There’s a big building coming to the corner of Wyse Road and Nantucket Avenue after a vote by councillors on the Dartmouth side of the harbour.
The Harbour East Marine Drive Community Council met virtually on Thursday evening with two public hearings on the agenda.
For the first, it considered a proposal from Fathom Studio on behalf of developer Alex Dunphy for a 20-storey building with a four storey podium at the corner of Wyse Road and Nantucket Avenue, across the street from the approach to the Macdonald Bridge. There’s a brick building on the site now, formerly a Scotiabank, now plastered with ads for Preszler Injury Lawyers.
The proposed development would contain 160 residential units, 25,000 square feet of commercial space and 100 parking spaces. Of the 160 planned residential units, 25 are bachelors, 94 are one-bedrooms, and 41 are two-bedrooms.
Because the application was made before the Centre Plan passed, the proposal was considered under the old planning rules, municipal planner Dean MacDougall told the community council. The developer applied for a development agreement for the project, and the community council approved it.
No one signed up to speak during the public hearing.
Dartmouth Centre Coun. Sam Austin said wind was his main concern with the proposal because it’s already windy in the area. He attributed those conditions to the building across the street, which has no podium, 99 Wyse Rd.
“Anyone who’s walked across the bridge or ridden across or just walked along Wyse Road around this spot knows the experience of the wind gust … having a very tall building across the street that has design elements that didn’t think about wind at all,” he said.
“Just looking at the design of this I don’t expect that we will have the same sort of result.”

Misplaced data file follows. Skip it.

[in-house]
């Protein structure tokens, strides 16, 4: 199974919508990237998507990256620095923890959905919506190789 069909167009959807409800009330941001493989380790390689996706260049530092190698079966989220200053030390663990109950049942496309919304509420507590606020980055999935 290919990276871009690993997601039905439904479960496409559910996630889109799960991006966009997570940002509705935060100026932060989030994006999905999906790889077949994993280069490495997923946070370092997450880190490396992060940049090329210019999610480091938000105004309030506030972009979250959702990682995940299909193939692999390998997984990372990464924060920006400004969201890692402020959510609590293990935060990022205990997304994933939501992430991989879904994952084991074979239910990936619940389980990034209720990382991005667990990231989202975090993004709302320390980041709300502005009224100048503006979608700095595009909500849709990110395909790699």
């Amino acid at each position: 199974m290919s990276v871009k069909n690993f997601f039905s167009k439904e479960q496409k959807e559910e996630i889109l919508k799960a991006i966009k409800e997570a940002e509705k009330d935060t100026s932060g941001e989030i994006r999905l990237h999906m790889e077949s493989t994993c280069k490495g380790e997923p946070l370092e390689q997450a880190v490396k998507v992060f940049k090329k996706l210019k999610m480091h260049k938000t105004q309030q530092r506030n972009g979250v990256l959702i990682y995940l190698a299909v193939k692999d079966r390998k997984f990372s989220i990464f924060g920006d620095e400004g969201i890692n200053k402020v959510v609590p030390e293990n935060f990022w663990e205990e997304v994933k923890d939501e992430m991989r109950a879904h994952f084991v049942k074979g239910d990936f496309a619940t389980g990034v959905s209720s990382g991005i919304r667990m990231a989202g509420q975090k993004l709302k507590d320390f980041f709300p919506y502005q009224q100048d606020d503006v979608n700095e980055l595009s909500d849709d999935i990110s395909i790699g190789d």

There are requirements in the development agreement to improve the wind conditions before a permit will be issued, MacDougall said.
Austin said he had no concerns around the size of the proposed building generally.
“This site is one of the places that we expect density,” Austin said.
Coun. Becky Kent agreed it’s a good place for more people.
“This is a win to me,” Kent said. “Yes, it’s a large building, It’s a big, big change I think for that area, but if that change is going to come, which I think is a positive one for municipality, this is the right location.”
The motion passed unanimously.
Smaller buildings coming to another Dartmouth lot
The committee also approved a development agreement for a lot up the street on Thursday.
Zzap Consulting applied on behalf of the O’Regans to build 20 units in townhouses at the corner of Maple and Thistle streets. The lot used to be an O’Regan’s dealership and then a sort of holding lot for cars. It’s been empty more recently.
The O’Regans proposed 10 “stacked” townhouses with two units in each one. On the top two floors, they’re planning either two- or three-bedroom units, with one-bedroom units in the basement or ground floor of each building.
“There’s a lot of flexibility in how this is designed and it’s definitely driven by the topology of the site,” Zareski said, referring to the big drop-off from sidewalk to parking lot on the Maple Street side.
Two people signed up to speak for the public hearing. The first, Ann-Noreen Norton, said she’s one of the neighbours. She raised concerns about contaminated soil based on the site’s history as a foundry and said 20 units was too many for the site.
Chris Markides with Zzap said there are provincial regulations around soil quality at the permitting stage.
Bill MacLeod, the second speaker who said he owns property across the street, agreed 20 is too much density, and worried the development would devalue his property.
Austin, who also lives in the neighbourhood, said like the Wyse Road site, this one has been identified for more density “because this kind of paved surface parking lot is really contributing nothing to the neighbourhood as it is now.”
He noted the applicant could build a three-storey apartment building on the site under the Centre Plan.
“What has actually been designed for this site, I think density-wise it is in fitting with the neighbourhood,” Austin said.
Though he dismissed those concerns, he said he was worried about traffic. The 18-spot parking lot for the complex would have one entrance and exit on Maple Street, close to the intersection.
In response to traffic concerns, the designers proposed a right-in, right-out plan for the driveway, where left turns will be restricted.
Austin said he was satisfied with that workaround, he believes the change in traffic will be “imperceptible,” noting census data suggest half the people in his district don’t commute by car.
That motion passed unanimously.